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Jane Stephenson: Circular Economy

The current linear model of production leads to huge amounts of wasted materials and resources, but circular economy models, particularly in local communities, are offering future-proofed alternatives. Jane Stephenson, Business Development Director at Resource Futures, led our recent business breakfast networking event in a discussion which examined how we can tackle an economic model which overvalues financial capital and undervalues human and natural capital.

An efficient circular economy scrutinises the use of material resources, from design to disposal. When manufacturing a product, it’s vital to consider how it might be disposed of and how long the product’s life can be extended through repair and reuse.

Jane Stephenson has a wealth of experience in this area. For the past 30 years, she has been working on material resources at Bristol Green Capital partnership and SevernNet Community Energy. In dominant manufacturing models that overvalue financial capital, Jane is emphatic that businesses shift the emphasis onto social and environmental measures. Instead of asking only what can provide the highest financial return, we need to ask how manufacturing impacts is people and the planet.

Approaching production in this way is becoming increasingly important. The next 100 years will see a continued population boom that will be relying on ever diminishing resources to deliver the clothing, food and products they need. Changing the way we do business doesn’t just make economic sense; 60% of ecosystems are already degraded or used unsustainably (UNEP). Business must also begin to repair and divert some of the damage that has occurred to our natural environments and resources.

There are already projects in action that show how, with some infrastructure alteration and a culture shift, companies can begin to operate in a way that reduces negative impacts while also providing economic longevity.

Here, Jane Stephenson answers some of our questions on the role business can play to drive this change.

What is a circular economy?

Our industrial and manufacturing economy is based on a ‘take, make and dispose’ linear model. In a circular economy the concept of waste is eliminated and products are designed for safety to human health and the environment. Circular economy thinking challenges our value systems: moving from material products to services, and shared rather than personal ownership.

Why is it important to rethink our supply chains?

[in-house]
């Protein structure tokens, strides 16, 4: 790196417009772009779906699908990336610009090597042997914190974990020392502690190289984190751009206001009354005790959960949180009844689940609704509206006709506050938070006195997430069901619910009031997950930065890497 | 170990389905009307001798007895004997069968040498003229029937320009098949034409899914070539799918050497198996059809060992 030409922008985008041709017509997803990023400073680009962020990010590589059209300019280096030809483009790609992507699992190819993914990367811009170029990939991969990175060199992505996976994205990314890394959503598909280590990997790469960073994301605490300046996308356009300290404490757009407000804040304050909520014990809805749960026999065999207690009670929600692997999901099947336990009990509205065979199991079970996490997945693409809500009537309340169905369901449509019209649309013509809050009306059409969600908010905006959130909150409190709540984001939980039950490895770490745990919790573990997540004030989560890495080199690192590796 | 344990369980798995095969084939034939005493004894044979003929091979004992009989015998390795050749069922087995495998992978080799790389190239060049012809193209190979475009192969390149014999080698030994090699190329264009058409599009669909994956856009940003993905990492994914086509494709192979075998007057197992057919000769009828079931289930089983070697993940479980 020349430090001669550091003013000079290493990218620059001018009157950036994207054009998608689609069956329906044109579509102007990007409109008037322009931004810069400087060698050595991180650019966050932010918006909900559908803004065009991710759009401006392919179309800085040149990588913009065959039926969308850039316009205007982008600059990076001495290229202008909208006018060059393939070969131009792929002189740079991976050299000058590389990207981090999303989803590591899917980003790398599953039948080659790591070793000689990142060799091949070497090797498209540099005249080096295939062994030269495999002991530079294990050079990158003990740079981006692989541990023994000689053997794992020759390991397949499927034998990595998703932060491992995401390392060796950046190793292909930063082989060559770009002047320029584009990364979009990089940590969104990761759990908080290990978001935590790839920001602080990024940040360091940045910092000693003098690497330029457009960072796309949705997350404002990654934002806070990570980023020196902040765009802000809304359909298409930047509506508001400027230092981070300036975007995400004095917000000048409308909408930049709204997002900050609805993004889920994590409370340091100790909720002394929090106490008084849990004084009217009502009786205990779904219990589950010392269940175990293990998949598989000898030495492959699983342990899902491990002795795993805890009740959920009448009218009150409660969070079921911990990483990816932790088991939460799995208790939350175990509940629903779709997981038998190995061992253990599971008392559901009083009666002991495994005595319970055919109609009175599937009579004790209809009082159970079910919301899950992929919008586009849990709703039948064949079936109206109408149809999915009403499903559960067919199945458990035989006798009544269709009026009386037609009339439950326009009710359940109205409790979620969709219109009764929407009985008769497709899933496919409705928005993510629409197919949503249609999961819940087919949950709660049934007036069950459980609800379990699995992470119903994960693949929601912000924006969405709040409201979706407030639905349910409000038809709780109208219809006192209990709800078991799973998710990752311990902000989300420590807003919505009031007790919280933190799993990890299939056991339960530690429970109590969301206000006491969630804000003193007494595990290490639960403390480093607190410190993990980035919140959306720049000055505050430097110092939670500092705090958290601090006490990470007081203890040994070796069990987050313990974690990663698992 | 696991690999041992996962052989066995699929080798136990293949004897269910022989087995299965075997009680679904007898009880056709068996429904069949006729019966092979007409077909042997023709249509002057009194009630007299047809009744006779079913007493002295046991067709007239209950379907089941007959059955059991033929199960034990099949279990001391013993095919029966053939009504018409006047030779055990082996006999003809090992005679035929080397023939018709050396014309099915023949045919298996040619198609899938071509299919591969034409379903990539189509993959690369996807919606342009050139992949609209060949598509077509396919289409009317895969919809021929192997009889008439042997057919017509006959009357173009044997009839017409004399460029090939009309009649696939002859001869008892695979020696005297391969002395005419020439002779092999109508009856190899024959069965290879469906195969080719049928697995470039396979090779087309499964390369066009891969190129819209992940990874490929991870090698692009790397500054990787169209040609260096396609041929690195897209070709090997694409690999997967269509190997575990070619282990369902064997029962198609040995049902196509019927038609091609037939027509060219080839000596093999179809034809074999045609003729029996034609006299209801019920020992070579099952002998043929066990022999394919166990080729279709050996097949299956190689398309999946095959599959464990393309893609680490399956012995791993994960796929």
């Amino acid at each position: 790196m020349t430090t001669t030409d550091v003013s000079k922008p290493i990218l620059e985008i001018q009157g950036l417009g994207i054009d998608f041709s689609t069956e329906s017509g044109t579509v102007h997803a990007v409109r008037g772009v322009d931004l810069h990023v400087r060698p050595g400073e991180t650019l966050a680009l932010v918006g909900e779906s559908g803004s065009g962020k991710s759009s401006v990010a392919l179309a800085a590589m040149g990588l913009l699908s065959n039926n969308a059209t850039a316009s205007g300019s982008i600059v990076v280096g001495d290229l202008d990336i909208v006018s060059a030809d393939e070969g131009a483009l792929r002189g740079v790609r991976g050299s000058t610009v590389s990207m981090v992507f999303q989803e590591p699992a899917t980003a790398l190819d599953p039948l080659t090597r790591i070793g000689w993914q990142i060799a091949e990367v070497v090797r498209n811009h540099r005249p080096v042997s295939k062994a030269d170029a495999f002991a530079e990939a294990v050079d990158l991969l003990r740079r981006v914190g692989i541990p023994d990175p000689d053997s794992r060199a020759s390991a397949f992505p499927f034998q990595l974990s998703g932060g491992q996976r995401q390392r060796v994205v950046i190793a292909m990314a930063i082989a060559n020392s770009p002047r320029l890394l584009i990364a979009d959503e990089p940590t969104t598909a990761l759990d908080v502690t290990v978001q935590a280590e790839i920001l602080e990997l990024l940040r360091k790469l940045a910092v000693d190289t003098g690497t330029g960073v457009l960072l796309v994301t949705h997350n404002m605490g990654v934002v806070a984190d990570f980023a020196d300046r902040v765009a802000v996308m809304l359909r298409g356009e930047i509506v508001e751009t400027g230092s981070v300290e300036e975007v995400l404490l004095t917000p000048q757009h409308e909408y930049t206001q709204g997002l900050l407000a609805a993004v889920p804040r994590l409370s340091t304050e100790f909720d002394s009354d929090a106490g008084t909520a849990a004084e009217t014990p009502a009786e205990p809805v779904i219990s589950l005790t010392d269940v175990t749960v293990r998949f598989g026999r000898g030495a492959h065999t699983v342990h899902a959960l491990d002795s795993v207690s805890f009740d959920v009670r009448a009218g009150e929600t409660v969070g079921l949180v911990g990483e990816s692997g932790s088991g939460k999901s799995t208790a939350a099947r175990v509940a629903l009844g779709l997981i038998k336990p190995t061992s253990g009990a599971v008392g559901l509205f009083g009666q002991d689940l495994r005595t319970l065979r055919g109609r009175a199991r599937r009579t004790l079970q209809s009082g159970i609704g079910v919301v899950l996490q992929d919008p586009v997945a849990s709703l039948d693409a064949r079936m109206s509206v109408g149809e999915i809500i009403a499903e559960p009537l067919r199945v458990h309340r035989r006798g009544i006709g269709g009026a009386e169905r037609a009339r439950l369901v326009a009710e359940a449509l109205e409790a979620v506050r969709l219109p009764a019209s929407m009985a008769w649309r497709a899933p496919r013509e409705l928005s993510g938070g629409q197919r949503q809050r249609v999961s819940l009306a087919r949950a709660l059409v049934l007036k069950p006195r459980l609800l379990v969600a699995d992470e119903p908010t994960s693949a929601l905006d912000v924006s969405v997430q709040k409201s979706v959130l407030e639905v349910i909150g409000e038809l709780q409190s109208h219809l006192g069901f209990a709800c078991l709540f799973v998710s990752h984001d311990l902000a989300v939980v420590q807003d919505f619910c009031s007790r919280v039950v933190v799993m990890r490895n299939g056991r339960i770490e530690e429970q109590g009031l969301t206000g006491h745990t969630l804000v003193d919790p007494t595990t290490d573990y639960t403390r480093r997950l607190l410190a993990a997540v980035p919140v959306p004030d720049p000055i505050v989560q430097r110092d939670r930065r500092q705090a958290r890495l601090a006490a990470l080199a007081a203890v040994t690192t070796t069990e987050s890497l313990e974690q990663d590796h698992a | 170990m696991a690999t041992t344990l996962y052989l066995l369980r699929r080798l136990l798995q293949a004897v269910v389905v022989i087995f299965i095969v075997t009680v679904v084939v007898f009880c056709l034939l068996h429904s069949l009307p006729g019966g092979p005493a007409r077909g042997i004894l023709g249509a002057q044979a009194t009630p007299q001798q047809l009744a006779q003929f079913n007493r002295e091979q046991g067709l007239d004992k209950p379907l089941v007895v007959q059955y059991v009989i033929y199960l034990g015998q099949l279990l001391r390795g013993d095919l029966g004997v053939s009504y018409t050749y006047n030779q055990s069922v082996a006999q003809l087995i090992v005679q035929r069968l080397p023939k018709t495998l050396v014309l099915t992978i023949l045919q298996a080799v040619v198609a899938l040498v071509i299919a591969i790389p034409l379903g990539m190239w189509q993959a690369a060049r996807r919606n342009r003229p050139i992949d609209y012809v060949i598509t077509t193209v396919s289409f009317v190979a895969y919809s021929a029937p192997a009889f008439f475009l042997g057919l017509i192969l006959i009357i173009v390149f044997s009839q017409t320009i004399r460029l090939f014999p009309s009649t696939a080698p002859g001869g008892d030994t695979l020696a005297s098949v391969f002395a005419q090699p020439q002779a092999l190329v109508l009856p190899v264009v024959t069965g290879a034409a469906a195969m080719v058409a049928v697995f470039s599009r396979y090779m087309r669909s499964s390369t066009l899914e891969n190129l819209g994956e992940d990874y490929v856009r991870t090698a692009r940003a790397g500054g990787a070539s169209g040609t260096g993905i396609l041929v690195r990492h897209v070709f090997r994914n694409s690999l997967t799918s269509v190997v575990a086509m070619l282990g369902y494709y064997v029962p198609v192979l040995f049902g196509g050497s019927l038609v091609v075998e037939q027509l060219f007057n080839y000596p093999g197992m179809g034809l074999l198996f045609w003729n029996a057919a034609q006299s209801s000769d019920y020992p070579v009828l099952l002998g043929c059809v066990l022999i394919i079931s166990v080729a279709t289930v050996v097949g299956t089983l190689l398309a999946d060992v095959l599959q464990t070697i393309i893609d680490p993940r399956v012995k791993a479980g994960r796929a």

Our economic system, which was built on cheap, easily accessible materials and energy, is reaching its physical limits. The United Nations Environment Programme report that 60% of our ecosystems and 33% of our soils are already degraded and from a human health perspective there are over 400,000 premature deaths annually in the EU due to air pollution.

“Benefits include social cohesion and cost savings through initiatives such as repair cafes, libraries of tools, toys, swap shops and more”

Jane Stephenson, Business Development Director at Resource Futures

 

Who benefits from a circular economy?

Business benefits from resource efficiency and cost savings. The environment benefits through reduced material extraction and pollution. Individuals and communities benefit from social cohesion and cost savings through initiatives such as repair cafes, libraries of tools, toys, swap shops and more.

How can business drive this transition?

Financial institutions can introduce circular economy thinking to financial risk assessments, for instance the impact on natural capital, material security and changing consumer demands.

Businesses can engage in sustainable business networks, like BCorp. The BSI standard on the Circular Economy (BS8001) provides practical ways to secure small quick wins, right through to re-thinking holistically how resources are managed to enhance financial, environmental and social benefits.

Where are the major obstacles?

Whilst some businesses have begun to measure success in terms of positive environmental and social impacts as well as financial returns, there is a long way to go to mainstream this reporting.

Governments have a role to play and whilst the UK Industrial Strategy calls for cleaner and smarter energy systems, almost nothing is said about improving efficiency of material resources. At a corporate level, there is resistance from manufacturers to wholeheartedly embrace the repair economy.

What are some practical actions we all can do?

We can all reduce, reuse and recycle. We can check the reparability, recyclability and energy rating of products we buy. We can introduce circular economy thinking at work and engage in community activities.

Here in Bristol we have Refill Bristol, jumble trails, repair cafés and numerous re-use and food re-distribution charities. There is much to inspire us to turn the way we manage the world’s resources on its head.

Find out more about who we lend to: Know Where your Money Goes

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